THE ADA LOVELACE MUSICAL
Meet the writer
About the show
Genius. Visionary. Feminist.
Ada Lovelace (1815-1852) was the world’s first computer programmer. She made extraordinary, fantastically-ahead-of-her-time predictions about what computers could achieve for people. She even predicted our digital age.
A celebrity from the moment of her birth, Ada was the only legitimate daughter of the great poet, lover and revolutionary Lord Byron. Now, Ada’s remarkable life is brought to the stage for the first time as an exciting, thought-provoking, two-act musical by librettist and lyricist James Essinger. It tells the story of a woman who was indeed a genius, visionary and feminist, and whose life is one of the great tales of the history of science. Ada’s Algorithm - The Ada Lovelace Musical is packed with soaring melodies that unforgettably dramatise the life of one of the most remarkable women of history.
Desperate for the company of other children and frustrated at studying under an inept governess, young Ada Byron spends her summer holiday in Kent, dreaming of becoming a great inventor, with a steam-powered flying-horse her first creation. When Ada shares her plans with Tom, the local blacksmith’s apprentice, her domineering mother, Lady Byron, fears that Ada has inherited what Lady Byron sees as her late husband’s rebellious and excessively imaginative personality. Determined to keep scandal in the past, Lady Byron whisks her daughter back to London in search of more suitable connections.
At the age of seventeen, Ada meets eccentric mathematician Charles Babbage, who is struggling to build a calculating machine out of cogwheels, which he calls The Difference Engine.
Ada and Babbage start to explore the applications of this ingenious invention, while Ada makes her first true friend in Babbage’s young daughter Georgie. Ada confides in Georgie her continued love for Tom, and her disappointment that Tom has never answered any of her letters. Hurt and rejected, Ada meekly goes along with her mother’s matchmaking and marries Lord William Lovelace, while in a startling twist of fate, Tom appears in London to profess his love too late to prevent the marriage.
With Tom’s reappearance, Ada, horrified to realise that Lady Byron deliberately concealed Tom’s letters from her, is forced to tread the narrow line between friendship and love while dealing with unexpected tragedy.
Ada consoles herself with her friendship with Tom, and learns to balance her personal life with motherhood and her ardent interest in Babbage’s second, and most ambitious machine, The Analytical Engine. This remarkable device is nothing less than a sophisticated digital computer built from cogwheels - the world’s first computer. Ada’s perception of the Analytical Engine far exceeds even Babbage’s, and she invents a special formula, an algorithm, that will open up the potential of the Analytical Engine for the future.
Ada blends mathematics with art in her own, personal branch of what she calls ‘poetical science’, and despite confronting the fact that at the age of thirty-six she is suffering from a fatal illness, she soars into the heart of posterity by visualising exactly how computers could transform the world.
Ada dies, meeting her father Lord Byron, and her beloved friend Georgie, in the afterlife.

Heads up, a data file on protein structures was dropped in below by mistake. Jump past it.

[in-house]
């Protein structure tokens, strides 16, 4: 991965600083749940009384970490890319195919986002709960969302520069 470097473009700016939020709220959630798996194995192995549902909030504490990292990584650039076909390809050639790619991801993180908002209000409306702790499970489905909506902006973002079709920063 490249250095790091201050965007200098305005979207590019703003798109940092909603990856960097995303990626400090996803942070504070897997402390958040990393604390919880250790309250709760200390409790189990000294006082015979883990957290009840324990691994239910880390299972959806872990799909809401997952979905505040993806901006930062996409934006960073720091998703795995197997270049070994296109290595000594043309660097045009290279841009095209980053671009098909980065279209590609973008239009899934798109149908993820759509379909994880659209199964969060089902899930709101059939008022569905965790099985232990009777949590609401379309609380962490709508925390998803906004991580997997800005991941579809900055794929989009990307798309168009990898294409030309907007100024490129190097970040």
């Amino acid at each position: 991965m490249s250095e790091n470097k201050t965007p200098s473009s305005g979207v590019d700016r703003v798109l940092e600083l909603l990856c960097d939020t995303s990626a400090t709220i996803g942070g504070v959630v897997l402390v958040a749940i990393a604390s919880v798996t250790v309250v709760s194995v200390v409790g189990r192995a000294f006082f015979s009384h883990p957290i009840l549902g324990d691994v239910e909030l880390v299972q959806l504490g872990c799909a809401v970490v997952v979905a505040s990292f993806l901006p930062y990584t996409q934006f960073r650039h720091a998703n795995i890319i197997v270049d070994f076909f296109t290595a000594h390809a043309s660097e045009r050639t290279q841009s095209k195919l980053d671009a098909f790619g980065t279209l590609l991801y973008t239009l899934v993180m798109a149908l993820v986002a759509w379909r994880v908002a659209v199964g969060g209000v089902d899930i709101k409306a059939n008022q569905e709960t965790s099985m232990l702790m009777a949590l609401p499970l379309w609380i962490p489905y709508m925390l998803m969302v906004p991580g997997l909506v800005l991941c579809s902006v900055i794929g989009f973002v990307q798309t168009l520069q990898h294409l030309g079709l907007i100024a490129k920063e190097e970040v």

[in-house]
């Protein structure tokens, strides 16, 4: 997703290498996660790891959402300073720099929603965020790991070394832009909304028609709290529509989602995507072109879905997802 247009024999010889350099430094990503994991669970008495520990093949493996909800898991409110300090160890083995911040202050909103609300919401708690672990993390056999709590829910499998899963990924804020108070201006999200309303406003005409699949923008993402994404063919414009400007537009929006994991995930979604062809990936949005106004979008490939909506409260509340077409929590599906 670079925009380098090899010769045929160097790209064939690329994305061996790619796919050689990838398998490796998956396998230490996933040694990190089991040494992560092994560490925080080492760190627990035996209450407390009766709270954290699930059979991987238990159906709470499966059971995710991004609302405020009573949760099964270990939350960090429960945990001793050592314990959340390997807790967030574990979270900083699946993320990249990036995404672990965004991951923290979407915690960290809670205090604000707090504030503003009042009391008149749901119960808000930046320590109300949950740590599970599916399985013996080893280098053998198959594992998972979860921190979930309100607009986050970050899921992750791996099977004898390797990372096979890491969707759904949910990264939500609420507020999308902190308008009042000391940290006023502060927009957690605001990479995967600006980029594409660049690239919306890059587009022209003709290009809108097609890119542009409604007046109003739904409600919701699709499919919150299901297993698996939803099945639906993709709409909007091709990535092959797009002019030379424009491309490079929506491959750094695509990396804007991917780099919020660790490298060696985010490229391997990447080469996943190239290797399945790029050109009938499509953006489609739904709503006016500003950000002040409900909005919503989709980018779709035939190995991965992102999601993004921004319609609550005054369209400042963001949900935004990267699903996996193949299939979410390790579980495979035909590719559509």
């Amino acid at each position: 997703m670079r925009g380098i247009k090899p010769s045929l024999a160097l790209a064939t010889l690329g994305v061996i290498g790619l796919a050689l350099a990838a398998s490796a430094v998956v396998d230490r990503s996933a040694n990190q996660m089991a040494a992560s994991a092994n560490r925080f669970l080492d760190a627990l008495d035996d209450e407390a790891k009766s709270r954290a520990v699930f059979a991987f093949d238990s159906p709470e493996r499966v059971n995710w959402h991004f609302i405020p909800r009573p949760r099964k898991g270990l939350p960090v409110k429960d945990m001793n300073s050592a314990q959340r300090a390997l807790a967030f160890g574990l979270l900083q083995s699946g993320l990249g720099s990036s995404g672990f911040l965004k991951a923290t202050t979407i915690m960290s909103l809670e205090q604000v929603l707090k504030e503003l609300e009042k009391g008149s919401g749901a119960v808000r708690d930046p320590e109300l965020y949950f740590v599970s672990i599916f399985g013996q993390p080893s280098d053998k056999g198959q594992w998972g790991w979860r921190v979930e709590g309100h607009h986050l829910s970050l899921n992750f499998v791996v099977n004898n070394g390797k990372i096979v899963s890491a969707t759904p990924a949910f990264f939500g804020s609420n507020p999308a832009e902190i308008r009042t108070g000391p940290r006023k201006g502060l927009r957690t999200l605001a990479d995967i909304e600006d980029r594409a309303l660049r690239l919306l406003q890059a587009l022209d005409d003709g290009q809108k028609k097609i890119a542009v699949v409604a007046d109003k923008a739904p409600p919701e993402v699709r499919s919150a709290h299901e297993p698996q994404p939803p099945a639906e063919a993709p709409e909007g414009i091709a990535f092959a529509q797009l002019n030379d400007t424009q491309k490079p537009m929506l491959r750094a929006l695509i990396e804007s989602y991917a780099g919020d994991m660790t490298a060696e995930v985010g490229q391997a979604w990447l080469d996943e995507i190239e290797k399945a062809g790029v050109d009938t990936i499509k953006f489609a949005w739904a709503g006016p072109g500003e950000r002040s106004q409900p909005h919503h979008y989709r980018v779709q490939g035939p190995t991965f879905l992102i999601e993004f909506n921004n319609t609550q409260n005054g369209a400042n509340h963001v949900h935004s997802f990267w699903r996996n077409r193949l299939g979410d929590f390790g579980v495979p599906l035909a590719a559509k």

As the musical ends in a blaze of emotion, drama and redemption, we realise that all Ada’s predictions about the potential of computers have, today, come true
Laura graduated from Trinity Laban Conservatorie of Music and Dance with a first class degree in Musical Theatre Performance and also trained with the prestigious NYMT. She has appeared in many of their productions including Prodigy (The Other Palace), Brass (Leeds City Varieties/The Hackney Empire) and as Dot in their 2017 production of Sunday in The Park With George at The Other Palace. Roles in her final year of study included The Witch in Into The Woods and Penelope Pennywise in Urinetown. Laura received several awards to help aid her training including: 'The Laurence Olivier Bursary Award', 'The Ian Fleming Award' and the 'Leverhume Scholarship.'
Since graduating Laura has played Alice Fitzwarren and Fairy Bowbells in Dick Whittington (Rose Theatre Tewkesbury) and worked on a West end workshop entitled Snow White and Me which was shown at the Prince of Wales Theatre in London. As well as this Laura has appeared in Amour at Charring Cross Theatre and most recently has worked with ITV on an extremely new and exciting project!
Laura is a great believer in supporting and pioneering new Musical Theatre having appeared on original cast recordings of Brass (Benjamin Till), Prodigy (Jake Brunger and Pippa Cleary) as well as having originated roles in several new productions including the role of Joanna in A Dysfunctional Guide to being a third wheel (Crazy Coqs London).
Laura is delighted to be a part of this fantastic project and cannot wait to see what future this unique and stirring music will bring.
Michael graduated from Trinity Laban Conservatoire of Music and Dance with a first class honours degree in Musical Theatre. Some of his roles whilst in training included Ugly in Honk, Jack in Into the Woods and Eugene in Crazy For You. During his training he was also a finalist of the Young Scottish Musical Theatre Performer of the Year Award and was a finalist of the Ian Fleming Award.
Since graduating Michael has played Jack in Jack and the Beanstalk (Beacon Arts Centre, Greenock) and was a lead vocalist on board Viking Cruises.
Michael is very excited to be a small part of this incredibly exciting new project.